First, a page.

Much of the commentary about this book focuses on the comedy. And much of the book is funny. However, make no mistake that in the form of Nathan Glucksman, the family nemesis, a sinister force pervades this story and it is far from sweetness and light. Andrew Goldstein has set out to create an atmosphere not just of a time and place. There is fear, loyalty to family and friends and what it means to be part of a family, since all families are crazy. In the Davis Family, as in most families, there’s the good, the bad and the ugly! I was surprised at the brevity of the book and the uncertainty at the end, otherwise, Goldstein accomplishes the goals of this book with a great deal of success. I highly recommend reading The Bookie's Son!

Andrew Goldstein’s website

Thank you to TLC Book Tours for the opportunity to read and review The Bookie’s Son and to Andrew Goldstein and SixOneSeven publishers for a copy of this book.


  1. I'm fascinated with organized crime so this sounds good to me. The fact that it reads like a memoir makes it sound even better.

  2. With the cover, it does seem like it is a memoir -- and I love that it reads like one too.

  3. I love it when a book draws me in like this one did with you!

    Thanks for being on the tour. I'm featuring your review on TLC's Facebook page today.

  4. You are so right about this one having the feel of a memoir. I had to keep reminding myself that it wasn't. I do think Goldstein has put a lot of his own story into the book; it has the feel of a love letter to the place he grew up.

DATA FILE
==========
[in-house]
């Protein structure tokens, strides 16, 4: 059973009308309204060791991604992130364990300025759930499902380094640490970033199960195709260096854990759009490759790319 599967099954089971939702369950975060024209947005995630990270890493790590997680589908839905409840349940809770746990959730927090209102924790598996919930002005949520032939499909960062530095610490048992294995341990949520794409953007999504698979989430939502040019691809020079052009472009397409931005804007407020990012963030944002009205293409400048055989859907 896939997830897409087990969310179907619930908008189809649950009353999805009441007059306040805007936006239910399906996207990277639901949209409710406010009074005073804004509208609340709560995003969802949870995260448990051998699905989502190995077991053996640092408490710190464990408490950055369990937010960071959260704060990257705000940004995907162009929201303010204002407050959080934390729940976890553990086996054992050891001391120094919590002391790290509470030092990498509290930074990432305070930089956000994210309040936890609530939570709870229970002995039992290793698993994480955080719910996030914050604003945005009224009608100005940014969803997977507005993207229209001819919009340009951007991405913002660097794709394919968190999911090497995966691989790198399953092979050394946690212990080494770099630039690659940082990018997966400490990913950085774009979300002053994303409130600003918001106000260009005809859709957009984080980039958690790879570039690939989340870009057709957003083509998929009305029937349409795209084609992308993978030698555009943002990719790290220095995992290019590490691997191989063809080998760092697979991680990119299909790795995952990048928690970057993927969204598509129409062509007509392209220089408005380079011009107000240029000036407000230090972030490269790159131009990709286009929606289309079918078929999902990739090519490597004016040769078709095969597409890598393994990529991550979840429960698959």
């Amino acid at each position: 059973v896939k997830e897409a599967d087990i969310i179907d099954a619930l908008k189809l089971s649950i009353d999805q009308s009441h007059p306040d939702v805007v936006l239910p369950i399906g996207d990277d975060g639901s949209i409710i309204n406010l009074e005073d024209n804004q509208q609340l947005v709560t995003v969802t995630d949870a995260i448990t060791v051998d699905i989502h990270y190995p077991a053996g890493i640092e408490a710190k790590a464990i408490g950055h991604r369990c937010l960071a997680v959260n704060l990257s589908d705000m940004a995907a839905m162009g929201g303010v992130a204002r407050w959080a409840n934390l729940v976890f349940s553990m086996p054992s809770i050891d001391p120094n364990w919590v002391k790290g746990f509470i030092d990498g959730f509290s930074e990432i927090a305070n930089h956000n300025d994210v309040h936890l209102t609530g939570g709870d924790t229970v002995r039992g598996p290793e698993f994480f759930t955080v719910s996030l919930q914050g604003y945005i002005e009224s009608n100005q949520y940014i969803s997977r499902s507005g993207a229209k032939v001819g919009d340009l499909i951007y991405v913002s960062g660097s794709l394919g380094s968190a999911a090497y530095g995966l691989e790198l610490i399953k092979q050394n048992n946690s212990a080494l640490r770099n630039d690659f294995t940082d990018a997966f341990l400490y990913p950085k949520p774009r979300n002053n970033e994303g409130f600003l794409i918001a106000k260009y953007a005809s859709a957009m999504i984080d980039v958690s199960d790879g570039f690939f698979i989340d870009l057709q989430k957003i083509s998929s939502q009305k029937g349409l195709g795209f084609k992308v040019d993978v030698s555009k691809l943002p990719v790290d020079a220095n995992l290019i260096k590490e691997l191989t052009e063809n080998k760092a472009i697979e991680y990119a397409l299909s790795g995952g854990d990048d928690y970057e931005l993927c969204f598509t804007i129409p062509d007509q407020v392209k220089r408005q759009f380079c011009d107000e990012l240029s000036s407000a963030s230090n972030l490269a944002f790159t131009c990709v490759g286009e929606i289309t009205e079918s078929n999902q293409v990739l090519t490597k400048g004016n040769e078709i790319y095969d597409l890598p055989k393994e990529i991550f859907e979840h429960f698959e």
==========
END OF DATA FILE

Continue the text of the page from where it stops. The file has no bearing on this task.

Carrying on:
5. I just finished it, and loved it. I am involved in the blog tour also. The story is based on the author's experience.

  6. Thanks for the great review and for the generous comments. I think Lisa nailed it perfectly when she said
    "it has the feel of a love letter to the place he grew up"
    That's how I viewed it when I was writing and it s how I still view it.

    thanks to all, andrew

    P.S. If any of you would like to write an amazon review I would appreciate it.

  7. I thought this was a great read, and I will be reviewing it Friday. It was very dark at times, but also funny and almost like a memoir. I found myself flipping through the pages really quickly, and the author has a great ear for dialogue and scene setting as well. I am so glad you loved this one. I liked it a lot too.

  8. I hadn't really thought much about this book, but your review haw me thinking twice about it. It actually sounds really good.

  9. I haven't run across anyone yet who hasn't enjoyed this book. It is a well written story and definitely a good one.

  10. I passed on this one, but really need to reconsider. I think it sounds so interesting. Great review.

  11. I thought it was a memoir until I read your review :) I go through spells when I am obsessed with organized crime so I'll have to make a note of this one.